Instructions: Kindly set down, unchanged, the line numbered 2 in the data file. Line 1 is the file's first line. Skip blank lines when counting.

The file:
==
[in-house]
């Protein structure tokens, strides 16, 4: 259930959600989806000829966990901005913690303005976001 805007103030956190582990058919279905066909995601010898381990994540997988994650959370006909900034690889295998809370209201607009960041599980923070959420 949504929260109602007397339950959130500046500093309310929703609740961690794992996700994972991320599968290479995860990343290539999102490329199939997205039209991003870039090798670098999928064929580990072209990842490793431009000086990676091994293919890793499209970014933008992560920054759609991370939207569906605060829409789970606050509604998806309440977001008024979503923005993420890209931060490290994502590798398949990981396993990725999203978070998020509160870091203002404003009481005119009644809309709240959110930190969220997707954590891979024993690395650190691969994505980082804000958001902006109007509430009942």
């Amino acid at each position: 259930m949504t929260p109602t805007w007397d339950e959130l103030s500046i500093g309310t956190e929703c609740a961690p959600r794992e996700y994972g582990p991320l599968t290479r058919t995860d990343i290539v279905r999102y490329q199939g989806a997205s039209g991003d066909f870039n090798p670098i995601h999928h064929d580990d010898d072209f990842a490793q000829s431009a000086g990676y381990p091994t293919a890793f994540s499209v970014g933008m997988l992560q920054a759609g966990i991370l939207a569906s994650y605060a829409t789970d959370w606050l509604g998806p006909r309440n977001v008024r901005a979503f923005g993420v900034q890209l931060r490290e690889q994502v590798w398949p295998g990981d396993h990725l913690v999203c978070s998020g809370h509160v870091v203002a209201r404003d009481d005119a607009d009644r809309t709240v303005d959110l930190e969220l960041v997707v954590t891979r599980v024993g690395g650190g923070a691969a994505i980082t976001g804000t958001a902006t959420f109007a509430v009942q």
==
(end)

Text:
């Protein structure tokens, strides 16, 4: 259930959600989806000829966990901005913690303005976001 805007103030956190582990058919279905066909995601010898381990994540997988994650959370006909900034690889295998809370209201607009960041599980923070959420 949504929260109602007397339950959130500046500093309310929703609740961690794992996700994972991320599968290479995860990343290539999102490329199939997205039209991003870039090798670098999928064929580990072209990842490793431009000086990676091994293919890793499209970014933008992560920054759609991370939207569906605060829409789970606050509604998806309440977001008024979503923005993420890209931060490290994502590798398949990981396993990725999203978070998020509160870091203002404003009481005119009644809309709240959110930190969220997707954590891979024993690395650190691969994505980082804000958001902006109007509430009942």